Home Cyber Attack Info-stealing Trojan PyMICROPSIA Emerges As New Windows Malware

Info-stealing Trojan PyMICROPSIA Emerges As New Windows Malware

by Abeerah Hashim
PyMICROPSIA Windows malware

Another cybersecurity threat is now in the wild aiming at Windows users. Researchers have discovered PyMICROPSIA info-stealing trojan that particularly serves as a Windows malware for now. Though, it has some new targets on its list too.

PyMICROPSIA Windows Malware Overview

Researchers from Palo Alto Networks’ Unit 42 division have discovered a new inf-stealing trojan. They found this malware while tracking the AridViper threat group.

In brief, AridViper is a known threat group that caught attention in 2015 as it executed active campaigns in the Middle East.

The researchers have observed that the new Windows malware, named PyMICROPSIA, belongs to the same threat group.

However, analyzing the malware reveals it to be a new Trojan that bears additional malicious capabilities. Nonetheless, it has the same target list.

The malware is so named as it belongs to the MICROPSIA family and is written in Python. Specifically, its malicious functionalities include data stealing, file deletion, taking screenshots, audio recording, command execution, and more.

Whereas, it also drops additional payloads on the target systems that serve for keylogging and persistence. These additional payloads are not written in Python.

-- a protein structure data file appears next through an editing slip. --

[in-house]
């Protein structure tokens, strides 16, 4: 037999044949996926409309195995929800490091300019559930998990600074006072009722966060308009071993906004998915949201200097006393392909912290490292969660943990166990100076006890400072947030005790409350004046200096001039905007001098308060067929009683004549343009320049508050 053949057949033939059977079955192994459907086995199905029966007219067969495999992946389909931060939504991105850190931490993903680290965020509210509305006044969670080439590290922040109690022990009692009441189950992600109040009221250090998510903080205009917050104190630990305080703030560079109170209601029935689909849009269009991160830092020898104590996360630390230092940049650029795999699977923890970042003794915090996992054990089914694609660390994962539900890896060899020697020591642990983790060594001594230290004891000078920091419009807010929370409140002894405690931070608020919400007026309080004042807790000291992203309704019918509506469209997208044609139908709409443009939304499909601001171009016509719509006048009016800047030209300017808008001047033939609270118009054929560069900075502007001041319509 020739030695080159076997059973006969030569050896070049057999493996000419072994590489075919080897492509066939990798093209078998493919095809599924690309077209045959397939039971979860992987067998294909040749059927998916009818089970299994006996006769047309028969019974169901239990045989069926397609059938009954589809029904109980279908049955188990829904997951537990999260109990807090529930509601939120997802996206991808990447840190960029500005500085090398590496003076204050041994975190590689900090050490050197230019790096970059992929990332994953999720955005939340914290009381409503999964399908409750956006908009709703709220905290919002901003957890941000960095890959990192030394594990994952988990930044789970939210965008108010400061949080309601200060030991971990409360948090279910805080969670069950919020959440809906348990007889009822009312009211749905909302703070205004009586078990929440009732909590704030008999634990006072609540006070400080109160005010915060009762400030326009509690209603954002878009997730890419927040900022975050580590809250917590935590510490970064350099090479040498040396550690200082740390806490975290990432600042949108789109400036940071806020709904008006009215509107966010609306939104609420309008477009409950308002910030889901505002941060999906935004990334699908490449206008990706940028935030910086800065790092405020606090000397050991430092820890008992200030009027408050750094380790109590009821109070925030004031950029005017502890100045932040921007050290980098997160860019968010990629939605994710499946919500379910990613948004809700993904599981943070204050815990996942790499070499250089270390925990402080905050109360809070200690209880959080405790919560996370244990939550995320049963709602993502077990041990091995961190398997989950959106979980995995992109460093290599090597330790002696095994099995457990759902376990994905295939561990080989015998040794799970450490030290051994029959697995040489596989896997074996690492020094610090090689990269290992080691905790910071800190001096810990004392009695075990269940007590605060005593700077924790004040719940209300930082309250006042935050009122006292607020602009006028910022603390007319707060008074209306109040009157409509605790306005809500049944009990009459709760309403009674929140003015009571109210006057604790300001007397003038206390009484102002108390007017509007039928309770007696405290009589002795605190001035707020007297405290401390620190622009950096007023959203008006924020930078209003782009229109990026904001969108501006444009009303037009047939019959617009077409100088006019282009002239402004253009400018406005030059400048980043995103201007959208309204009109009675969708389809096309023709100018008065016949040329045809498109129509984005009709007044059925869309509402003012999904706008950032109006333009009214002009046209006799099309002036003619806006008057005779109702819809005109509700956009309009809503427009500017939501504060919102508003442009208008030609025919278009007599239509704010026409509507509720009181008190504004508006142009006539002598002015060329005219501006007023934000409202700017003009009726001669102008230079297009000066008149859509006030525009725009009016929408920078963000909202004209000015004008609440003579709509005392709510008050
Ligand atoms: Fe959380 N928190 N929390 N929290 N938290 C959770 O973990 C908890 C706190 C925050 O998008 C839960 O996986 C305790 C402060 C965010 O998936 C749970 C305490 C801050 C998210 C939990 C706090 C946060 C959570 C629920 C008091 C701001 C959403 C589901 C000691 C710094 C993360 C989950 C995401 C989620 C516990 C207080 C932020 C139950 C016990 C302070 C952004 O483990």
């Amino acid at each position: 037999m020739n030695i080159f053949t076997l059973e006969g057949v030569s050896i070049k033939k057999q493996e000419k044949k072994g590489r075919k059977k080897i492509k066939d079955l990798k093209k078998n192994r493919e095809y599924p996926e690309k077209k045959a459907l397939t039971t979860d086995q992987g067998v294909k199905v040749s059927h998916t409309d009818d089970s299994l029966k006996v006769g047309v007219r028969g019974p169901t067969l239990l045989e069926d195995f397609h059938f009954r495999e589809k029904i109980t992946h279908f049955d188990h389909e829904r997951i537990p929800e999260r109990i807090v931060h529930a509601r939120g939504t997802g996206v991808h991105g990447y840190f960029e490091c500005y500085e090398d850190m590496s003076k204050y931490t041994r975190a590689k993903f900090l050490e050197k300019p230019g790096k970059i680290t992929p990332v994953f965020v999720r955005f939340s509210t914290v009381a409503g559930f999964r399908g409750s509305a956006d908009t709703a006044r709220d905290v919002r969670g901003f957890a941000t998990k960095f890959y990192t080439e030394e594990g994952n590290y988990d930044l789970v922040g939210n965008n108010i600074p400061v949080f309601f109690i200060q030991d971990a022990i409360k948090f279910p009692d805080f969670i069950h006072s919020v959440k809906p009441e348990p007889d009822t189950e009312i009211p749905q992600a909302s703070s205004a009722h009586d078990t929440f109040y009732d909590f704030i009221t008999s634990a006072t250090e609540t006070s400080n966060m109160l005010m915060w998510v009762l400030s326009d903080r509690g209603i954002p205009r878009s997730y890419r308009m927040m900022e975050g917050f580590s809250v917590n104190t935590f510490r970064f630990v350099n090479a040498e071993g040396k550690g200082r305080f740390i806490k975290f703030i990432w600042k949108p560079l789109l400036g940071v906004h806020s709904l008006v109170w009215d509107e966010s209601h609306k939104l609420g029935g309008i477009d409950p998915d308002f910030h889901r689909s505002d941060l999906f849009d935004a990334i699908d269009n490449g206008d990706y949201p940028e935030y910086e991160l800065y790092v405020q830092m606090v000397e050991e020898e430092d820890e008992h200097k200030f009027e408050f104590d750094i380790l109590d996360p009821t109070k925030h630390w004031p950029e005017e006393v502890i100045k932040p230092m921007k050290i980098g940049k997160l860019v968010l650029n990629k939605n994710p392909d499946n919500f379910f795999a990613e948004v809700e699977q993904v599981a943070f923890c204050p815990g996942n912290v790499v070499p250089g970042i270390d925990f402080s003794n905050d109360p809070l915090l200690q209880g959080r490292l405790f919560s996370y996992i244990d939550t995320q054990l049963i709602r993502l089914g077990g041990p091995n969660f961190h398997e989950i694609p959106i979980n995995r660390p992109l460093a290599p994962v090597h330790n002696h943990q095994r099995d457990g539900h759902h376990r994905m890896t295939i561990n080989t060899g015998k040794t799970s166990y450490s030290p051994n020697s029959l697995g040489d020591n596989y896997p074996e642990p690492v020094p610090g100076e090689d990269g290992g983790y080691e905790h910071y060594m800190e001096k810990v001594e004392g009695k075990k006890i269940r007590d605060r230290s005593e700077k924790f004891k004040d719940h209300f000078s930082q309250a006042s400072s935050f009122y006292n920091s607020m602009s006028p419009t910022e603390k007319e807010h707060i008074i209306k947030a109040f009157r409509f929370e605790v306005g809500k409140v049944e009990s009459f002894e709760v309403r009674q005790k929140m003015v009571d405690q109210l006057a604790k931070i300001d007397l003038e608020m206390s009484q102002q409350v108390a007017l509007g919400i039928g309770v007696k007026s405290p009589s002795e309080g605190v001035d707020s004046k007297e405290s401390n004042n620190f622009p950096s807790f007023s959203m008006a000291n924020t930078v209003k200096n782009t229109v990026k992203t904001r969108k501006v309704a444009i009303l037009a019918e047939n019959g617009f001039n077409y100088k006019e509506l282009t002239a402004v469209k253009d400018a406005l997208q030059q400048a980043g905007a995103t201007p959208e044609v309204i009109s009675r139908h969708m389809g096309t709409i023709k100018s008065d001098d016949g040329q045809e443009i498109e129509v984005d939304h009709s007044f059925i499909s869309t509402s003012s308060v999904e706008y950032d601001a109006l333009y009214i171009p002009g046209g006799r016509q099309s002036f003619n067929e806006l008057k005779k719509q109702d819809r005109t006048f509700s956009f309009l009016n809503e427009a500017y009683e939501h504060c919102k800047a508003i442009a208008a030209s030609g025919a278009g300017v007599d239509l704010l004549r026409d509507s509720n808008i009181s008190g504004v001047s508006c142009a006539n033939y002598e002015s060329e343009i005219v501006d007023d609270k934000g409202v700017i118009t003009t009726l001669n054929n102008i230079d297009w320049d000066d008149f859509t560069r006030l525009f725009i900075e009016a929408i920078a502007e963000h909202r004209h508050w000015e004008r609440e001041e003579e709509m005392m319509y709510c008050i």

PyMICROPSIA Windows malware

Source: Palo Alto Networks Unit 42

Regarding the C&C, the researchers observed a simply HTTP POST-based protocol. The malware communicates with C2 over different URIs paths and variables based on the function in action.

Also, some code branches appeared non-functional which shows that the malware is still under development.

More Targets Besides Windows In Plan

For now, PyMICROPSIA seems to specifically aim at Windows systems.

However, the researchers noticed some code snippets within the malware that check for “posix” and “Darwin”. According to the researchers,

PyMICROPSIA is designed to target Windows operating systems only, but the code contains interesting snippets checking for other operating systems, such as “posix” or “darwin”. This is an interesting finding, as we have not witnessed AridViper targeting these operating systems before and this could represent a new area the actor is starting to explore.

Technical details about this Windows malware are available in the researchers’ recent post here.

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